You know it’s important to replace your toothbrush every few months, but how do you keep it clean in between replacements? Your toothbrush can attract dirt and bacteria, so it’s important to keep it as clean as possible. Here are a few tips to help you keep your toothbrush clean.

Rinse with Hot Water

After using your toothbrush, make sure that you rinse it well with hot water. This will remove anything cleaned off your teeth and your mouth from the toothbrush. It wouldn’t hurt to give it a rinse before each use also. Even if you rinse your brush after you use it, hardened toothpaste can still build up on the bristles and the handle of the toothbrush. Every week or so, you should inspect the entire brush to make sure there’s no build up. You want the bristles to be in the best shape they can to do their job. Removing any hardened buildup every week or so will keep your toothbrush clean.

Sterilize Your Toothbrush

Many dentists and oral health experts don’t believe it’s necessary to sterilize your toothbrush, especially if you replace it often enough. But if this is something you choose to do, it will definitely keep your toothbrush at its cleanest. Once a month you can sterilize your brush by letting it sit in boiling water for a few minutes. This will help kill any bacteria that may be on your brush. If you’ve been sick and don’t have a fresh toothbrush on hand, this choice makes the most sense until you can get a new one. You will effectively kill any lingering germs.

Protect Toothbrushes from Germs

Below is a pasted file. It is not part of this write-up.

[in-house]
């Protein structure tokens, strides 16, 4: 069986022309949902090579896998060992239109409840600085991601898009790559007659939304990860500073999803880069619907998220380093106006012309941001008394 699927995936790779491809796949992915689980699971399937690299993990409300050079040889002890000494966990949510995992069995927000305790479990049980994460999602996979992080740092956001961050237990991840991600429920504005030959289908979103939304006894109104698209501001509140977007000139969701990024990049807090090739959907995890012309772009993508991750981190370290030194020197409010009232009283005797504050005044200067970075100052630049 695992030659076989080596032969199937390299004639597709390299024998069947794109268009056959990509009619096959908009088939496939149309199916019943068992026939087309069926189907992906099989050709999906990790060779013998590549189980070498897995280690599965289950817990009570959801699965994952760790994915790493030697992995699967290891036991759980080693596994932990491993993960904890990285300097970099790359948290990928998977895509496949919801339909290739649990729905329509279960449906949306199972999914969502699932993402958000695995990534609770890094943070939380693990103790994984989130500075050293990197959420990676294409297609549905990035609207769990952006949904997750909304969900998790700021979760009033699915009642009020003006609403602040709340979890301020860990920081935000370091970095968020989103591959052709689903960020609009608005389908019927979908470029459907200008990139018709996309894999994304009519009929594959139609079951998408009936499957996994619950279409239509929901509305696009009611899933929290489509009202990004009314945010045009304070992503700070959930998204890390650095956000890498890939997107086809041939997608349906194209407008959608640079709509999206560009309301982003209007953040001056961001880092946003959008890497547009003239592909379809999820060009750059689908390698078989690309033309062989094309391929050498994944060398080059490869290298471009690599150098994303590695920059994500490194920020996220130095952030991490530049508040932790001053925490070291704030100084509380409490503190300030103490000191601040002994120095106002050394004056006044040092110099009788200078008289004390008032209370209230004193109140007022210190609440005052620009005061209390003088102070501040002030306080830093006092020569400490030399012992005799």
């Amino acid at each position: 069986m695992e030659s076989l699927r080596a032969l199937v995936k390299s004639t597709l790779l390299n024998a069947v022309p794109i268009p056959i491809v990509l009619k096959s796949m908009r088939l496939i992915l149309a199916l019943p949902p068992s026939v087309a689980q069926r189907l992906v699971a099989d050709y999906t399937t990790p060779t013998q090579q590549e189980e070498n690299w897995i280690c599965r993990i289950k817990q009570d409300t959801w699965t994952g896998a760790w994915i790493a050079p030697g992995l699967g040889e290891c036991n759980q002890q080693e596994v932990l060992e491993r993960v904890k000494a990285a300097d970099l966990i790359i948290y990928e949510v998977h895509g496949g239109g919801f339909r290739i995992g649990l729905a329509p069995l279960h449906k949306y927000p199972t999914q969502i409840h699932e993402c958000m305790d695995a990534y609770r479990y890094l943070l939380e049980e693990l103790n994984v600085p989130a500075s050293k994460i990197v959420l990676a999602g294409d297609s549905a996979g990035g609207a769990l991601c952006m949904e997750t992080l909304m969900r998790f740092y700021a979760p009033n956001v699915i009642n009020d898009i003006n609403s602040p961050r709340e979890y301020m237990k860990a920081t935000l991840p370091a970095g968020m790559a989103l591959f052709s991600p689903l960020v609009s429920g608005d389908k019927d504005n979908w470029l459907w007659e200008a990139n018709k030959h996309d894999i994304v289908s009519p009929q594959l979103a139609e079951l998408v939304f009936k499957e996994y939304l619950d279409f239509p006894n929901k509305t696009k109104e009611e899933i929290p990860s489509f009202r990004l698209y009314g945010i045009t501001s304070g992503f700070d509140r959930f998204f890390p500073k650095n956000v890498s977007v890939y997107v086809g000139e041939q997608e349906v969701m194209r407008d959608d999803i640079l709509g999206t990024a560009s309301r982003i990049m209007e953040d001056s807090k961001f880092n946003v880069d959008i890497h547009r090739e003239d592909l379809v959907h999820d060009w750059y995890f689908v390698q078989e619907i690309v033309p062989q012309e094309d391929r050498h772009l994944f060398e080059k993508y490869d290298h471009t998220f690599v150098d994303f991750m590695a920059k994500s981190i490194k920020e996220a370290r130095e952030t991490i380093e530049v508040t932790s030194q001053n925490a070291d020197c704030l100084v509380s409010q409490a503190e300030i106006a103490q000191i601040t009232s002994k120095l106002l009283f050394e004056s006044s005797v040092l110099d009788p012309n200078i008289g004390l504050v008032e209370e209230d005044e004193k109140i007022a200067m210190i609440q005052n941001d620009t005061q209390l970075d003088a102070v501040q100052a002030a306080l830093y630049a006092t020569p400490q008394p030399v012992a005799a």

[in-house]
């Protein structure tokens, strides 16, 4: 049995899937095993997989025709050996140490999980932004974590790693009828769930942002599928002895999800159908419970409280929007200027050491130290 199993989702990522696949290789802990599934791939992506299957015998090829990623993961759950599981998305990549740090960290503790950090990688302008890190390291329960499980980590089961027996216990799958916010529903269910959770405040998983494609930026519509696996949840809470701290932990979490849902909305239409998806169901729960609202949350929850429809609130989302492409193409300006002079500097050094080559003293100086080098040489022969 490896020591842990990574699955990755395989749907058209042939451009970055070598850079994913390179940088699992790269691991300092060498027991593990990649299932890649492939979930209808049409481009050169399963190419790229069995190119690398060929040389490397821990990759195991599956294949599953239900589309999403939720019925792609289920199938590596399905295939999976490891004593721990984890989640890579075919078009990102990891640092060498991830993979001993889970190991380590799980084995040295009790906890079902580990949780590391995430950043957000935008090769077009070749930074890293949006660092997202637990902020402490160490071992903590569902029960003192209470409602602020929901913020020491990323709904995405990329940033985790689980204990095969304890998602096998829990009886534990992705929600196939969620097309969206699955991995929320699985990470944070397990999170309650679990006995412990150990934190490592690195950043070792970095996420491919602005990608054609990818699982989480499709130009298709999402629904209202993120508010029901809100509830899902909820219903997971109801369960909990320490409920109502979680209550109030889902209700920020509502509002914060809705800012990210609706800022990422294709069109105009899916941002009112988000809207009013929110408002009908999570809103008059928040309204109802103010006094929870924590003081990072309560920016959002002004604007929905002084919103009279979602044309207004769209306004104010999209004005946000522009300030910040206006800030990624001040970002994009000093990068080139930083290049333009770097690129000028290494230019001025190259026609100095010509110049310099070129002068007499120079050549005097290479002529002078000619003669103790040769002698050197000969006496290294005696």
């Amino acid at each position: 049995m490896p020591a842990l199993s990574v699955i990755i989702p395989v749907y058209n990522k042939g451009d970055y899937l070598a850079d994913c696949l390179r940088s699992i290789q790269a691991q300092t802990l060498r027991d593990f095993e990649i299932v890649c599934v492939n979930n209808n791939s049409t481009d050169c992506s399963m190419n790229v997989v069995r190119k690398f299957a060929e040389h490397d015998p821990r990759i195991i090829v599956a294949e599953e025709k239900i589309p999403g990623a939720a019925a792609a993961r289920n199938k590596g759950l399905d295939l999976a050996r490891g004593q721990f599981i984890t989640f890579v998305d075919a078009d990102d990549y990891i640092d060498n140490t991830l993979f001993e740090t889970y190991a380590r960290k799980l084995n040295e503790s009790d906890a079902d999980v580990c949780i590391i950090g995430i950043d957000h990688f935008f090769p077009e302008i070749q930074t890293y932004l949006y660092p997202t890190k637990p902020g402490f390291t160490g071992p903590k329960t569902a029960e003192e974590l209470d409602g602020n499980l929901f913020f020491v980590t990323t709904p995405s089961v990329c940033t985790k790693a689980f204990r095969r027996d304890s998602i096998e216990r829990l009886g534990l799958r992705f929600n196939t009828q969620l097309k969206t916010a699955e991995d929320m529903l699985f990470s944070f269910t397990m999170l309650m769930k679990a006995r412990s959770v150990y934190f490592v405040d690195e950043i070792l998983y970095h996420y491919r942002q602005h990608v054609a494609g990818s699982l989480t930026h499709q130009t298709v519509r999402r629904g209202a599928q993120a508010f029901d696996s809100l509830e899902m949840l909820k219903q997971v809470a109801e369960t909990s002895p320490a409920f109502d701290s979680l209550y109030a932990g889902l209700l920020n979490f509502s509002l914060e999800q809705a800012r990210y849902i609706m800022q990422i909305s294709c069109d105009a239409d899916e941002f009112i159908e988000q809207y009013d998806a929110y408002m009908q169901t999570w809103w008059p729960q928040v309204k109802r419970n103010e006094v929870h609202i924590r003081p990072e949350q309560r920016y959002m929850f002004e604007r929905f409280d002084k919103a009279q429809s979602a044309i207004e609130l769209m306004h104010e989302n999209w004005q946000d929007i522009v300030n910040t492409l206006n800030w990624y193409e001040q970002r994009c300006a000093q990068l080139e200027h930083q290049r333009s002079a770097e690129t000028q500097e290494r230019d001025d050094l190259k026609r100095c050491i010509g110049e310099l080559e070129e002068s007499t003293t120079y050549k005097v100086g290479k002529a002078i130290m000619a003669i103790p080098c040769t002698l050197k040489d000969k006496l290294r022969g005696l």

If you leave your toothbrush in a cup or other holder on the counter between uses, you may not realize this leaves your toothbrush exposed to particles in the air. When you do your bathroom cleaning, remove your toothbrushes from the room while you spray things down and clean. When you flush the toilet, always make sure the lid is down, especially if your bathroom is small. While this doesn’t prevent all particles from escaping into the air and on to your toothbrush, it will help considerably.

Store Them Properly

Air dry your toothbrush and store it upright. If your toothbrush is stored with others, you want to make sure they don’t touch. You don’t want to store your toothbrush laying down as this won’t help the water drain away from bristles. Bacteria grow better in moist areas, so you want your toothbrush to dry out completely between uses.

Although the American Dental Association has said that, “There is insufficient clinical evidence to support that bacterial growth on toothbrushes will lead to specific adverse oral or systemic health
effects,” you want to do what you can to protect your toothbrush and your overall health. Be sure that you replace your toothbrush every few months (once a season is ideal) and after being sick with a cold or flu.